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Survey: 2011 Economy Going to be Bumpy

A new survey suggests economic recovery will be fitful and somewhat uncertain into next year.

The Associated Press survey of leading economists suggests the pillars of Americans' financial security, jobs and home values, will stay shaky well into 2011.

Three-fourths of the economists say that as a result, the Federal Reserve will be forced to keep interest rates near zero until at least the final quarter of this year.

The survey finds the unemployment rate will stay stubbornly high the next two years, inching down to 8.4 percent by the end of 2011.

The survey says home prices will remain almost flat for the next two years.

Recession Over? Not so Fast Say Some Economists

The new AP survey will be conducted quarterly. It compiles forecasts of leading private, corporate and academic economists on a range of indicators.

Below are some of the findings:


- Sale prices of previously occupied homes: In 2010, a decline of 0.1 percent. In 2011, a 2.3 percent increase. Prices tumbled 10.7 percent last year.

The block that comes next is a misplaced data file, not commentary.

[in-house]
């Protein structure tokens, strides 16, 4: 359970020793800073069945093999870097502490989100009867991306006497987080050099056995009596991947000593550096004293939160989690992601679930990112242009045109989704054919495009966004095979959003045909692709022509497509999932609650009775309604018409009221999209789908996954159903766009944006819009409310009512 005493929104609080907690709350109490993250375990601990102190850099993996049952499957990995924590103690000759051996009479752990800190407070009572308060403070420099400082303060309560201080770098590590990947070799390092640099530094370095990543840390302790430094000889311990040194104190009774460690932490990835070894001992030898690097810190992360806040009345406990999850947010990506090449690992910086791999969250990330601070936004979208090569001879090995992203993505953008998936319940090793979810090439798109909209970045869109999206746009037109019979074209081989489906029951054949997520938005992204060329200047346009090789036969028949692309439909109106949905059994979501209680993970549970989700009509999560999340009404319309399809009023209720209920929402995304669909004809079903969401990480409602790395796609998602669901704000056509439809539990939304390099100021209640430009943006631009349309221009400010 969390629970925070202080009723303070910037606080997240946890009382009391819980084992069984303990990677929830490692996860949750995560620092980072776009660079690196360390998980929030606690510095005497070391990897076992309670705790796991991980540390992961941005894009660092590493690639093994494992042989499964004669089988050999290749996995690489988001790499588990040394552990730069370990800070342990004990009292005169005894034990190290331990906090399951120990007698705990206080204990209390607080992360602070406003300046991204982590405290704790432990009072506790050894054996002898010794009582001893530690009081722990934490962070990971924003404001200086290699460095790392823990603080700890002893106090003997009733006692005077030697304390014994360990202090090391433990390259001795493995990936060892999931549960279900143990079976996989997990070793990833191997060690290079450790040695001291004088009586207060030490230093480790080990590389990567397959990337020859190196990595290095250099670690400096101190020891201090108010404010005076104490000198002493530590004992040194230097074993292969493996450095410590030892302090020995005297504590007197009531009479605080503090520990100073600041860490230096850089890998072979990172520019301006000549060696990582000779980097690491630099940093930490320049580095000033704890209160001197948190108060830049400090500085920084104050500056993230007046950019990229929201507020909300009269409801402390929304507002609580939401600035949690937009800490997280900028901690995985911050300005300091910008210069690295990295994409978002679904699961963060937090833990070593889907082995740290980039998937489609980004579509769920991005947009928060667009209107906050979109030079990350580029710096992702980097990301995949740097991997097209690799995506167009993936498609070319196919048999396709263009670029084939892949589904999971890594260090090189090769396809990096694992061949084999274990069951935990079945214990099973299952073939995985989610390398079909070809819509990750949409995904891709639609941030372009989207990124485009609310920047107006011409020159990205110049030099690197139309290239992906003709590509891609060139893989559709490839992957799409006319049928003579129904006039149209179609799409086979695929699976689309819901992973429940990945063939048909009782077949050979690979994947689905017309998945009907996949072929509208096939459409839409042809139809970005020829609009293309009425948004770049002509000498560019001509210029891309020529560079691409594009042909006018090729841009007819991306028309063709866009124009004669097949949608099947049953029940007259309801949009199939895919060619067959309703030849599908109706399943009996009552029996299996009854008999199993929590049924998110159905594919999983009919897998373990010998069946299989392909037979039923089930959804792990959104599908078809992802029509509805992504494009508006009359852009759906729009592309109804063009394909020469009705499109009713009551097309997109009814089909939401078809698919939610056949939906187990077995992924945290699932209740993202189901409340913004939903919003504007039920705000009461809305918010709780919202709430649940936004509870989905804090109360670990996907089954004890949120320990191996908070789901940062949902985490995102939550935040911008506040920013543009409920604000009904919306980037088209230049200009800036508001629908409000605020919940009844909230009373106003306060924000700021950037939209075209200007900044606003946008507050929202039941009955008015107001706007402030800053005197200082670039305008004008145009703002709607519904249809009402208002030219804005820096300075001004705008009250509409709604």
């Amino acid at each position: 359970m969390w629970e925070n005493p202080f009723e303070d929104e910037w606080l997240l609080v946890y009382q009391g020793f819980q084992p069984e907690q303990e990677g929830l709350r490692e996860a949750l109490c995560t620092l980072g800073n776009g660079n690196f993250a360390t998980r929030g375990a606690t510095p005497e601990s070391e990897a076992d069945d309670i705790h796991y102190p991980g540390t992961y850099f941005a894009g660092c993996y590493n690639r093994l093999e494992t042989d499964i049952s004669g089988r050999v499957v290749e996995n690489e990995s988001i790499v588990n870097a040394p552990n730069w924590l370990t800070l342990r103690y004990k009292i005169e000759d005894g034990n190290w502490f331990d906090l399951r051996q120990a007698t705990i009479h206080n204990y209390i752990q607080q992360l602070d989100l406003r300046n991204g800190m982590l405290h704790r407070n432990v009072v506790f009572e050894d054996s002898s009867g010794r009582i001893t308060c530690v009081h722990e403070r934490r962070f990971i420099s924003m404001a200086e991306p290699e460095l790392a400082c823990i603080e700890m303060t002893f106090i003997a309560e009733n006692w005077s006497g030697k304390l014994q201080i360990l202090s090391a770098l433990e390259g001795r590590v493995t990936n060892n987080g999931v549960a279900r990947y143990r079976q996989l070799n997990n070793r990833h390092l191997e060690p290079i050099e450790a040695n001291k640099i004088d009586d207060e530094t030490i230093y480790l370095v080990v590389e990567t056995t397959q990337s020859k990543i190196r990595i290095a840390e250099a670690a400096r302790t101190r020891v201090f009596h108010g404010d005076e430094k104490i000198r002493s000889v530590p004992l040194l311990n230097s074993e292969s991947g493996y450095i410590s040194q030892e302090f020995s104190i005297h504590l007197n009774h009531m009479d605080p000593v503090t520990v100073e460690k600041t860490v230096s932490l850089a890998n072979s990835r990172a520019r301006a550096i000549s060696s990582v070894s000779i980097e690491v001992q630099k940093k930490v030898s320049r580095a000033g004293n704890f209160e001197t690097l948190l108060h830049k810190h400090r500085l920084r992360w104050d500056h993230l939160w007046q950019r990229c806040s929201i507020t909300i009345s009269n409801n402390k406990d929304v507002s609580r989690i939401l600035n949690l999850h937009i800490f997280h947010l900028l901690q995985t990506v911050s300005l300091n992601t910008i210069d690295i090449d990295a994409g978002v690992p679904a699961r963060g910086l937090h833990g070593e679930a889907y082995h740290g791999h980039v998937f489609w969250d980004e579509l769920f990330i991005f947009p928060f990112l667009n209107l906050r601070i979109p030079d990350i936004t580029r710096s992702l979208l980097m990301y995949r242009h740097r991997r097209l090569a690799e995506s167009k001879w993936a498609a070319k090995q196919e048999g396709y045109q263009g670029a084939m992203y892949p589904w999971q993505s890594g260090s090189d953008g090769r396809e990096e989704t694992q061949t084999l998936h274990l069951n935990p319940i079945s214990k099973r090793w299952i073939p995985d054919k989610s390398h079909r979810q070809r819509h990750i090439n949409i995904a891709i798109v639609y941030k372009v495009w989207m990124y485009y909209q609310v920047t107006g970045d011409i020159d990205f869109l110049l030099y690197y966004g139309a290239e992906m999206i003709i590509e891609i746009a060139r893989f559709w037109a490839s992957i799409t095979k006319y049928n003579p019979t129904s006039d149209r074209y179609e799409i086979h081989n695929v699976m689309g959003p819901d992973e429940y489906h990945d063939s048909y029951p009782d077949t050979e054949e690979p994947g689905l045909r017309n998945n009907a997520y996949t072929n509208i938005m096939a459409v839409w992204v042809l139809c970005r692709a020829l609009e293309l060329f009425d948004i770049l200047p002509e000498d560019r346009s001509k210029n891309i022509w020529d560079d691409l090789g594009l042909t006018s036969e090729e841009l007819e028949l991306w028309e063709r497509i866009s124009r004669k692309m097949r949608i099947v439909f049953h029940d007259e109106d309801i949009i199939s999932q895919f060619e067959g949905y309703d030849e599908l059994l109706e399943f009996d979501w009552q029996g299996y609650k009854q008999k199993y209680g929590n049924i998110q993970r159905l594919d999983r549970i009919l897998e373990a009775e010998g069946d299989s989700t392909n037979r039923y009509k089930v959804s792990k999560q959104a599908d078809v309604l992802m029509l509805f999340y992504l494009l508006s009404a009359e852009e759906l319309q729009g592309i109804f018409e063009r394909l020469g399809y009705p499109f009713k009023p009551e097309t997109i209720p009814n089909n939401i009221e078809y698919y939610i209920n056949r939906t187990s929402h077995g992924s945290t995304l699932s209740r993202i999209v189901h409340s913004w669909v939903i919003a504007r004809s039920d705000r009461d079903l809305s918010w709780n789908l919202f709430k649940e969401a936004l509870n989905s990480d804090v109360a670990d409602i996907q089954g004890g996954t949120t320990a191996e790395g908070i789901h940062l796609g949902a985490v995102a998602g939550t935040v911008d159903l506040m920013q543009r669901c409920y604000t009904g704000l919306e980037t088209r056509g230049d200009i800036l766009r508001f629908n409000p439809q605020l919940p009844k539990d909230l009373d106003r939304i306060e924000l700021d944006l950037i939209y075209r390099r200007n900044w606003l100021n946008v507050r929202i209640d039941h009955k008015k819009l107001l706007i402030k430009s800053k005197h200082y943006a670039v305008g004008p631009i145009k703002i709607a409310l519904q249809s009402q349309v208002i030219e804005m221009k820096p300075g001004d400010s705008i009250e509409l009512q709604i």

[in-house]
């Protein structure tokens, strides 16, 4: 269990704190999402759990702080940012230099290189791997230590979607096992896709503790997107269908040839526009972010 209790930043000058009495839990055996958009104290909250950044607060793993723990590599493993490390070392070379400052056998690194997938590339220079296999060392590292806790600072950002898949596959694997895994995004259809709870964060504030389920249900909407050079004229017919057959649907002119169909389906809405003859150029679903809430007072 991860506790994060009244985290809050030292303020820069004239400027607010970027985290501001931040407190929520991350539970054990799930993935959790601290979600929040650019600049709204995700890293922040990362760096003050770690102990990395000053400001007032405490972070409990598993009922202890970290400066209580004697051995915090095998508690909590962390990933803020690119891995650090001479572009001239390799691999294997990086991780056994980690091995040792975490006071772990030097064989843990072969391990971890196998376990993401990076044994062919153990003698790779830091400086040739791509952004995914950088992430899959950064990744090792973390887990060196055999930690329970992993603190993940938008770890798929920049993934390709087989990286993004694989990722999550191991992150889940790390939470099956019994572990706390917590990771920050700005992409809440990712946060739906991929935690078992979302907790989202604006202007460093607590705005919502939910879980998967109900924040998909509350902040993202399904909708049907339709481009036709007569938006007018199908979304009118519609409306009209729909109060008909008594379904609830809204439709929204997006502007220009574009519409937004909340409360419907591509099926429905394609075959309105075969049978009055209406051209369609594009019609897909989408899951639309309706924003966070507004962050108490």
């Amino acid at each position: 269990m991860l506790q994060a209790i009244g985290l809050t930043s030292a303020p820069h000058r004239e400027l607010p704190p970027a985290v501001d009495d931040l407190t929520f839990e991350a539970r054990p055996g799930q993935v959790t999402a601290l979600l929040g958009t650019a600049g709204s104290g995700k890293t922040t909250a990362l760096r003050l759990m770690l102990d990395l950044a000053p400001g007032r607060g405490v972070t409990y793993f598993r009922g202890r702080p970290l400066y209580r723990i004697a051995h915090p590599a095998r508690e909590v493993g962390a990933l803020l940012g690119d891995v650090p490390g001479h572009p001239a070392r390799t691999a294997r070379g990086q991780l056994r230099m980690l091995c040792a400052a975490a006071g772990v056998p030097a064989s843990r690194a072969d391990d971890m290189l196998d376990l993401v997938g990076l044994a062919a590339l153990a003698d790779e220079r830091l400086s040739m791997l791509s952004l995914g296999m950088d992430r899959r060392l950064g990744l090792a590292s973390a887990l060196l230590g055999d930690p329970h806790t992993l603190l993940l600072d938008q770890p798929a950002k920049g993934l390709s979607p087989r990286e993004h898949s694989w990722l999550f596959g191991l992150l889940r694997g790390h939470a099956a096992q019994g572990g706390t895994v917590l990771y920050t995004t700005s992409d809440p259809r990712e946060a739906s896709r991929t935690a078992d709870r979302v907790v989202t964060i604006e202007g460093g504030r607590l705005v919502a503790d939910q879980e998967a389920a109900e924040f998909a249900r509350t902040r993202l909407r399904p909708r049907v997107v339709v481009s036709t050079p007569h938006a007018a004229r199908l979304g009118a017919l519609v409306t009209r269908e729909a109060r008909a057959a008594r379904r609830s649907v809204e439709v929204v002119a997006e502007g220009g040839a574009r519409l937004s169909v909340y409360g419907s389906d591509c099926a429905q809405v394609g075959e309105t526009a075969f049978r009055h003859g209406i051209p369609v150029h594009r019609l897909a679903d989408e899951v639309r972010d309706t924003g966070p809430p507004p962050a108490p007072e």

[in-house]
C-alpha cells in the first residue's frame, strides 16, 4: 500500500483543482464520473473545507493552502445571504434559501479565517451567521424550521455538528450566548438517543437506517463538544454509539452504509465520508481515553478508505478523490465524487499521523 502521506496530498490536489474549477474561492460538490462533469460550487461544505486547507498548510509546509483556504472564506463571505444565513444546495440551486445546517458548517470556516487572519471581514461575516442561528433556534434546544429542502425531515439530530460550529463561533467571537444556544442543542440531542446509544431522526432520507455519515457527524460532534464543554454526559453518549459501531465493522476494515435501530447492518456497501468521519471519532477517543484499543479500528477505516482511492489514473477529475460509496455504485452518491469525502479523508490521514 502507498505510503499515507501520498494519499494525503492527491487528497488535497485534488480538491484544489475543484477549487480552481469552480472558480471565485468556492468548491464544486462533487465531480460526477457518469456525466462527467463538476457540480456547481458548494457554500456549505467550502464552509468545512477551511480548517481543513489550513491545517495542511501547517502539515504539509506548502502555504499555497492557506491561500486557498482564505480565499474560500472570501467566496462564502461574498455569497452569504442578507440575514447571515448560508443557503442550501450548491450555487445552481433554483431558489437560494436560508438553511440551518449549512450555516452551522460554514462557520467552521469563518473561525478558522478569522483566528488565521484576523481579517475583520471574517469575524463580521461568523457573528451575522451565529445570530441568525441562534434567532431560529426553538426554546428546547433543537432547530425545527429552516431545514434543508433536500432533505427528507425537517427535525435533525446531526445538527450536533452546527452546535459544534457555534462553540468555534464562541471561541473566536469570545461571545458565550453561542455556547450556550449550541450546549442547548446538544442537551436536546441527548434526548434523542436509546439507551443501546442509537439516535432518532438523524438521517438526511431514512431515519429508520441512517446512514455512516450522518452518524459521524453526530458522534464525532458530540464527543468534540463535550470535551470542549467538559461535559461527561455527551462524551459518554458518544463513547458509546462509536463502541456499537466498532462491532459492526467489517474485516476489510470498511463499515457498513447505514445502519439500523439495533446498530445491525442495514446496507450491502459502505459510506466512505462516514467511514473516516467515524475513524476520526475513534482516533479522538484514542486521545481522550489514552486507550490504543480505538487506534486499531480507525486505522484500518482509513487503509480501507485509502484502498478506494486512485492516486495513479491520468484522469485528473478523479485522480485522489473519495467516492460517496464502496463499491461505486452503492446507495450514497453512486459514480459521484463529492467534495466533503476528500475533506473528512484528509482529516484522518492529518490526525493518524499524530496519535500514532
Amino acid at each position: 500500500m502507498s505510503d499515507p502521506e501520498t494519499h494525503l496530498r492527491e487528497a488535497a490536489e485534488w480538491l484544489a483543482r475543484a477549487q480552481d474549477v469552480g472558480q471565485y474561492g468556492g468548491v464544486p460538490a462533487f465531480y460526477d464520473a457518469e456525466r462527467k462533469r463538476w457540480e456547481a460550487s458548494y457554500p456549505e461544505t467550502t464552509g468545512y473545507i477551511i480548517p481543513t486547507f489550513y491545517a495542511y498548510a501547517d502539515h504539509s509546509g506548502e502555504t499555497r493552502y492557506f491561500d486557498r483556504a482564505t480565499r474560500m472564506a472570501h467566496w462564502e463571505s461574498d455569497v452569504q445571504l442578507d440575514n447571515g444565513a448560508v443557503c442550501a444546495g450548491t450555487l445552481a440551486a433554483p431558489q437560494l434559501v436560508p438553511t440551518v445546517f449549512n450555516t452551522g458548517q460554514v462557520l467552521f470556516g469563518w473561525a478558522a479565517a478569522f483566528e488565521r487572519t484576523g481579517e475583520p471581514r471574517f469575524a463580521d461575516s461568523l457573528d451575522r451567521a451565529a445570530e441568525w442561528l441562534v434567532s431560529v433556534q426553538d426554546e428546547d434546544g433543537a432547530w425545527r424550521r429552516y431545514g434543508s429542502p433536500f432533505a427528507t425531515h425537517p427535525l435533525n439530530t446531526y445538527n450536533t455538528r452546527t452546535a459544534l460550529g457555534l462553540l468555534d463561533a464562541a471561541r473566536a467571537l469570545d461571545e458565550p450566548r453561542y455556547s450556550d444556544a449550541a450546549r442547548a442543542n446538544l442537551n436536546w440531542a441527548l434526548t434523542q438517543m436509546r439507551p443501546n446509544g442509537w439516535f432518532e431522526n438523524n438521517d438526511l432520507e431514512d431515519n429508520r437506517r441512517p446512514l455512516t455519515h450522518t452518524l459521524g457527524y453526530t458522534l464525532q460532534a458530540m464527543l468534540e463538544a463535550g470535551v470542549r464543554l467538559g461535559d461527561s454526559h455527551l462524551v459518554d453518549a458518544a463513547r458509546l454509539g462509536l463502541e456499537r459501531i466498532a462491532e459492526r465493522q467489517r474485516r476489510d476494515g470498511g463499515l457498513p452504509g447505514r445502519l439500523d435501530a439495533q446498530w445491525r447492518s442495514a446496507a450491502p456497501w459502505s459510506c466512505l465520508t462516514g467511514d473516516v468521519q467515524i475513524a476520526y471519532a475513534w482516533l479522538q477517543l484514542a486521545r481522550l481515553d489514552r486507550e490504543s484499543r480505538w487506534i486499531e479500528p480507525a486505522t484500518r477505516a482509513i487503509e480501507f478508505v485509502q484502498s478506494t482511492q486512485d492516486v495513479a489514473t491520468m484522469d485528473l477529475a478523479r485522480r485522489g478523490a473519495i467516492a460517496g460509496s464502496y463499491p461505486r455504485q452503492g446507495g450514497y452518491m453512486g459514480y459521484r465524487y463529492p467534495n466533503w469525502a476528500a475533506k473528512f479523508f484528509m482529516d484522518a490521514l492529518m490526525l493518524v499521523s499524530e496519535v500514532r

- Number of previously occupied homes sold: In 2010, 5.4 million. In 2011, 5.9 million. There were 5.2 million sales last year.


- Unemployment rate: In April, 9.6 percent. In December, 9.3 percent. In December 2011, 8.4 percent. Rate has been stuck at 9.7 percent since January.

- Net job creation: In April, 198,171. In May, 247,780. In June, 125,244. Employers added 162,000 jobs in March.


- Gross domestic product: In the first three months of the year, 3 percent growth. In the second quarter, 3.7 percent. For the year, 3.1 percent. The economy shrank 2.4 percent in 2009, the most since 1946.


- For 2010, a 1.7 percent rise in consumer prices. In 2011, a 2.1 percent increase. Prices rose 2.7 percent in 2009.


- More than three-fourths of the economists said the earliest the Fed would begin lifting key interest rates is the fourth quarter of this year.

- A majority - 29 - said the Fed's timing would be "about right" to enable growth without stoking inflation. But 15 predicted the Fed will be "too slow" in boosting rates, which could raise inflation risks.


- A savings rate of 4 percent this year and 3.9 percent next year. Last year, Americans saved 4.3 percent of their disposable income. That was the most since 1998.

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